Uncertainty shrouds fall sports season

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By Kyle Brennan, Citizen’s News

Student-athletes look on as CIAC executive director Glenn Lungarini speaks during a forum Aug. 20 at CIAC headquarters in Cheshire. Student-athletes gathered to express their concerns about the uncertainty of any sports being played during the fall season. -JIM SHANNON/REPUBLICAN-AMERICAN

With perhaps the most uncertain school year ever immediately on the horizon, many local student-athletes are still waiting to find out whether their fall seasons will see daylight.

The CIAC released a plan earlier this summer that called for delayed, shortened seasons that would allow all traditional fall sports to happen with geographically based schedules and several precautionary phases. That decision elicited mixed reactions, but was generally applauded for giving the hope of a season among the COVID-19 pandemic.

Another wrench was thrown into the plans Aug. 13 when the Connecticut Department of Public Health sent a letter to the CIAC with recommendations including a postponement of football and volleyball to the spring.

Representatives from both the CIAC and the DPH met Thursday to discuss the recommendations, but the CIAC did not take any official action that evening. Following a meeting of the ReOpen CT Rules Committee Friday morning, the CIAC released a statement saying it has requested that the DPH consider allowing schools to resume non-contact conditioning workouts, as early as Monday.

The CIAC Board of Control is scheduled to meet again Sunday. The board will submit modified fall sport plan options to the DPH for consideration, the statement said. The CIAC delayed the first date for all fall sports to Aug. 29.

“This timeline will allow the DPH adequate time to consider CIAC’s revised fall sports plans, which it will submit early next week, and athletic directors the time necessary to begin a sports season. The CIAC will update member schools on the return to conditioning workouts as soon as more information becomes available,” the CIAC said in a statement.

Also on Thursday student-athletes held another rally at CIAC headquarters to communicate with CIAC executive director Glenn Lungarini the importance of proceeding with fall sports.

About 50 athletes, mostly from Southington, Lewis Mills and St. Paul, gathered to express their concerns about the effect a fall sports cancelation might have on the mental and physical health of student-athletes, as well as scholarship opportunities and academic performance.

“We can’t allow COVID to take from us the positive impact that sports will have on kids’ lives,” Lungarini said. “We’ll see what the answer is. Understanding that, at the end of the day we’re going to take the recommendations that DPH gives us under strong consideration. But ultimately, we want to give kids great experiences. We don’t want to put our superintendents and boards in difficult positions. At the same time, we want our decisions to be centered on our students and do the best we can to provide them with experiences.”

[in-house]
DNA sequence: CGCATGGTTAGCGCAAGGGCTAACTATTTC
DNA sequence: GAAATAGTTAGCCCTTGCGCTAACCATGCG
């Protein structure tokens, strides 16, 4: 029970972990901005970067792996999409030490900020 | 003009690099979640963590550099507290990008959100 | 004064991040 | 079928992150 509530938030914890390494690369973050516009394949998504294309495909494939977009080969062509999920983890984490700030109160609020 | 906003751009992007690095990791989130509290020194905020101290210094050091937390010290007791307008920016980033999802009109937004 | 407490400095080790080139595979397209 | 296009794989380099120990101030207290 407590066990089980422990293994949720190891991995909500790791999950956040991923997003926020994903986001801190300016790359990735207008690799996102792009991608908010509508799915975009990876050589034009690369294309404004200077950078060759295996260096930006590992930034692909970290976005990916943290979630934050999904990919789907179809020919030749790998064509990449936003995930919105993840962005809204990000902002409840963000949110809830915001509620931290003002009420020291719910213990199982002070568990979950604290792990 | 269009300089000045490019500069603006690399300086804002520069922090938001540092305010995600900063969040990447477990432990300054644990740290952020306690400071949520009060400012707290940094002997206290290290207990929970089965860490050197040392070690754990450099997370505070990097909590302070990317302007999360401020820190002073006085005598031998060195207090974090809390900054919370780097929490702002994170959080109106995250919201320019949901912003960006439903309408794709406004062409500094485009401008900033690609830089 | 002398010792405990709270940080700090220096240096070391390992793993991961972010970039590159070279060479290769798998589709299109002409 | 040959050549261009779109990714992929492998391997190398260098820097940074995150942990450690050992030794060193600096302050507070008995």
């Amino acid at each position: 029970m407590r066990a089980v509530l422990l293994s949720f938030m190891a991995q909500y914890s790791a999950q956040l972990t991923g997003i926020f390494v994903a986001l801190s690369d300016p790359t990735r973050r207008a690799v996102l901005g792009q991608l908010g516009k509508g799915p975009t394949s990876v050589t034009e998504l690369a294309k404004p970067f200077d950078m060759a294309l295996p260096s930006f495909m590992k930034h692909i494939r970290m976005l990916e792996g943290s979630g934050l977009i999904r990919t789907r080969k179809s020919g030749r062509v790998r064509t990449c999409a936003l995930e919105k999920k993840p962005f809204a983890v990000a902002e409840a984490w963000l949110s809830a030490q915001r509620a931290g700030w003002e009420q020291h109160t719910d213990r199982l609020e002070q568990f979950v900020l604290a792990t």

Football activities were previously slated to begin this week.

Earlier in August, the CIAC released the geographically adjusted divisions for which fall sports would be played. Woodland will compete in the NVL South in all fall sports, while Naugatuck will join the Hawks in football, girls soccer and girls swimming. In boys soccer, cross country, and girls volleyball, the Greyhounds will compete in the NVL North. In most sports, the NVL South also includes Seymour, Oxford, Ansonia and Derby, while the NVL North mostly includes Torrington, Wolcott, St. Paul and Watertown.

Some school districts have taken away the suspense of waiting for the CIAC to make further decisions about fall sports. Bridgeport has canceled its fall sports, while New Haven’s fall sports are suspended until further notice. Nonnewaug also announced Tuesday that it would postpone all its fall sports after consulting with the DPH and two regional health districts.

“The stars were aligned telling us, ‘Don’t do it,’ and as much as I love sports, I am not comfortable saying it would be a good idea for us to continue sports in this manner,” Region 14 superintendent Joseph Olzacki said. “Why would we want to put our kids in harm’s way? Also, we have many parents and grandparents that live together. The kids bring COVID home, we could possibly lose a generation.”

Region 14 will revisit its sports decisions after Jan. 1, 2021.

The Republican-American contributed to this article.